Now the husband feeds the same kachi lassi and sweets to the wife and she touches the feet of her husband. Both of them take blessings from their elderly and that's how fast is broken. Dinner among the Panjabis on the day of Karva Chauth comprises of any Sabut dal like Red beans, green pulses, pooris (fried Indian flatbreads), rice and sweets from the Bayaa.
The rituals associated with this festival have undergone changes over a period of time due to its portrayal in Bollywood movies and television shows. It has also helped popularize this festival in such parts of India where it was not traditionally celebrated. Now, especially among the newly-weds, husbands too have started keeping fasts for their wives. Thus, an old festival continues to remain popular through its reinvention in both rural and urban social milieu.
Karva Chauth starts early as women wake up at dawn on the day of the festival to have a Sargi. In Uttar Pradesh, Sargi comprises of feni (vermicelli) which is dipped in sweet milk, a plate full of sweets and savories, coconut, dry fruits, fara (steamed lentil dumplings) and gifts such as traditional Indian wear and jewelry. The most important items of this gift are those which serve as markers of the marital status of a Hindu woman. These include toe rings, anklets, glass bangles, vermillion, bindi/tika and alta (red paint which is applied on feet). Women also apply mehendi (henna) on their hands.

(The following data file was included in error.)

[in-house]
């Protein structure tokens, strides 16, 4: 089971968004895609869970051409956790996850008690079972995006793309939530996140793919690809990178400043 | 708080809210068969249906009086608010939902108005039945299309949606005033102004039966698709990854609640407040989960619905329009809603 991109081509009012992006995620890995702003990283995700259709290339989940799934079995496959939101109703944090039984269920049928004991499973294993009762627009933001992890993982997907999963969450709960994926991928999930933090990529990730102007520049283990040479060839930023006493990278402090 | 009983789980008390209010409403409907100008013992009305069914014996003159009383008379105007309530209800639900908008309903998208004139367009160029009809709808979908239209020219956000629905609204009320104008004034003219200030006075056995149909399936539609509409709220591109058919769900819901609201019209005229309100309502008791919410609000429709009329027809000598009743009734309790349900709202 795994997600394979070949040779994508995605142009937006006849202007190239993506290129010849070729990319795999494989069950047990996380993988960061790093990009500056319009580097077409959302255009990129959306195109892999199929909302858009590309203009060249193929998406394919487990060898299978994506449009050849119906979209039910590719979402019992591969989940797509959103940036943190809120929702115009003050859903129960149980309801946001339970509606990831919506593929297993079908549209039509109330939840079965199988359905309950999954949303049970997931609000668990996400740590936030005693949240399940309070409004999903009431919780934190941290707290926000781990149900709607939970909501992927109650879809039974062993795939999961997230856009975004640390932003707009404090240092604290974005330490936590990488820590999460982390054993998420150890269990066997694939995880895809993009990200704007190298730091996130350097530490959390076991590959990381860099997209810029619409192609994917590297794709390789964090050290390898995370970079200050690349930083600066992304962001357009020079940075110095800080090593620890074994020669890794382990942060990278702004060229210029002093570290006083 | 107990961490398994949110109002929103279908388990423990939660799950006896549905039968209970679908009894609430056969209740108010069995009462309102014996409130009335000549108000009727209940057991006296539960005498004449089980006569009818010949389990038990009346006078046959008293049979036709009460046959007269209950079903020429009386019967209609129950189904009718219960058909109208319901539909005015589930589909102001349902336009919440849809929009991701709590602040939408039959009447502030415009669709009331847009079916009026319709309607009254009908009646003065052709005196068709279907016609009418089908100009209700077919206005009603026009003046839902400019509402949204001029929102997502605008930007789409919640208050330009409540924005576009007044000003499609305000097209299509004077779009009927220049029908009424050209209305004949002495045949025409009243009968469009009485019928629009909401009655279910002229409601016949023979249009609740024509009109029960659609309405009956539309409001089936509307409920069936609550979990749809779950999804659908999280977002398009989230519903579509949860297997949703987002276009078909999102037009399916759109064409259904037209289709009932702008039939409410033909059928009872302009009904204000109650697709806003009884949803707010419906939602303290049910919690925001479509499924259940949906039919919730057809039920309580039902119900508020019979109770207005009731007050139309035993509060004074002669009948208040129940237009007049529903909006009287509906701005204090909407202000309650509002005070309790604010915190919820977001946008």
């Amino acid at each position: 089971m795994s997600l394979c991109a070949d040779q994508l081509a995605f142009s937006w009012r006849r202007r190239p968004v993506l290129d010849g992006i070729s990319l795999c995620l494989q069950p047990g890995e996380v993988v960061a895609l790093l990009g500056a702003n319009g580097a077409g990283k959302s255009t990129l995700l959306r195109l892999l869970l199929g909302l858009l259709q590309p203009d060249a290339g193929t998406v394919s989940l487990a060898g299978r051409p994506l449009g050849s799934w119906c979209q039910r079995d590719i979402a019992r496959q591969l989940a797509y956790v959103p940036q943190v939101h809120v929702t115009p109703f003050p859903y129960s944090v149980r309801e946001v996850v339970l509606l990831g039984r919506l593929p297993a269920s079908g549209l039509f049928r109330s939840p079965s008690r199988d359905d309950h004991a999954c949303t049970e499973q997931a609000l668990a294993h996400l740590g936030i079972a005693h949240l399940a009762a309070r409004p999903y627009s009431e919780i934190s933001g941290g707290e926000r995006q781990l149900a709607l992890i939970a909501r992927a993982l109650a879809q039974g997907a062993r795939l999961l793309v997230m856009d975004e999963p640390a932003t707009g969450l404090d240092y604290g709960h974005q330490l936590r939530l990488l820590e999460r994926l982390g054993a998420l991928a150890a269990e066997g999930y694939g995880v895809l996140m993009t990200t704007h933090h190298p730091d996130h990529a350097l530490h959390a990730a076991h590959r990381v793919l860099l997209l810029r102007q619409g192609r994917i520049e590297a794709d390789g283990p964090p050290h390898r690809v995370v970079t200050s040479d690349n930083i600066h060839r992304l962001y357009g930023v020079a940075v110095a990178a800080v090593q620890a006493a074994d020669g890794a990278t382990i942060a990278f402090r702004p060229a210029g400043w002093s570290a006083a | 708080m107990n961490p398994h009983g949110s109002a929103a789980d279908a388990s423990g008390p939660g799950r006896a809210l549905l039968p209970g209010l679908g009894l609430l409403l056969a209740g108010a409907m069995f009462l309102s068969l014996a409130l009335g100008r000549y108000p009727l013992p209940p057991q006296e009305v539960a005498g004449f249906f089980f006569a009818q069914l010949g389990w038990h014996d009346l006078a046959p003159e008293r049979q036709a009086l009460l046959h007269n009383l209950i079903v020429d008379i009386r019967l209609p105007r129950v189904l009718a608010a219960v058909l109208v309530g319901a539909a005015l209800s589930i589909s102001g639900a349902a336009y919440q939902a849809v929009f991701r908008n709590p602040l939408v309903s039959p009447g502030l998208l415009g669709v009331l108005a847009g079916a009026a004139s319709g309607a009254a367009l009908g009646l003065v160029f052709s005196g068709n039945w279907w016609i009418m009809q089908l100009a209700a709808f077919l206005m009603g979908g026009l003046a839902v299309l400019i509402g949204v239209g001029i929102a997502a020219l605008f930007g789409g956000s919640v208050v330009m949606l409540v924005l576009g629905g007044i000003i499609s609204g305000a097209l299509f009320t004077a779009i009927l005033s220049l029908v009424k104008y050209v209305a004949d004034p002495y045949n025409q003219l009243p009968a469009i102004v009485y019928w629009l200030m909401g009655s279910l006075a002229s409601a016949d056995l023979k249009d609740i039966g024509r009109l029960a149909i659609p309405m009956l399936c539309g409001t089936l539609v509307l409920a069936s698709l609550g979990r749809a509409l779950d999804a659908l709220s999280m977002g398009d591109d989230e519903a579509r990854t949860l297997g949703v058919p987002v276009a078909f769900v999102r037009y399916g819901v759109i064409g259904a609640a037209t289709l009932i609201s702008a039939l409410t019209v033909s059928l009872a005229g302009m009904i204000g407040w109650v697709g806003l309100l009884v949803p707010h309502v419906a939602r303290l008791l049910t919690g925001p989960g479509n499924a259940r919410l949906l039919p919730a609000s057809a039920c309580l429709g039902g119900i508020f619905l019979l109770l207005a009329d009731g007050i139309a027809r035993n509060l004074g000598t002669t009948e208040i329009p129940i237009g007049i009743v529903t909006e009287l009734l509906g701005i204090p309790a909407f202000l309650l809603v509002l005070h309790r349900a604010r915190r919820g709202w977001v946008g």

The religious ceremonies begin a little before moonrise, when ladies dressed in their festive attire and bedecked in the traditional jewelry and flowers come together with other ladies of the neighborhood to pray.
After this, women sing songs related to Karva Chauth and exchange their thalis in a circle and offer prayers to Goddess Paravati. In some other areas the mother-in-law and daughters-in-law perform the prayers at home and exchange the karvas with each other. Then the older women bless the younger ones with words such as ‘Akhand Saubhagyavati bhav’ or ‘sada suhagan raho,’ both of which mean ‘may you be a married woman all your life.’
After the prayers, there is an anxious wait for the moonrise. As soon as the moon is sighted women complete the rituals by offering prayers to the moon. In some places in Uttar Pradesh, they draw a face of the moon with rice paste on the ground and say prayers while offering kumkum (red pigment used by Hindus), rice, flowers and sweets. After this, they offer water through their karvas seven times while chanting prayers. These chants includes prayers such as:
‘Uth suhagan uth kulwanti nar, Bare Chanda ghee ke diye na baar’
Here married women are exhorted to get up and offer prayers to the moon which is a lamp greater than all the earthen lamps that they light up.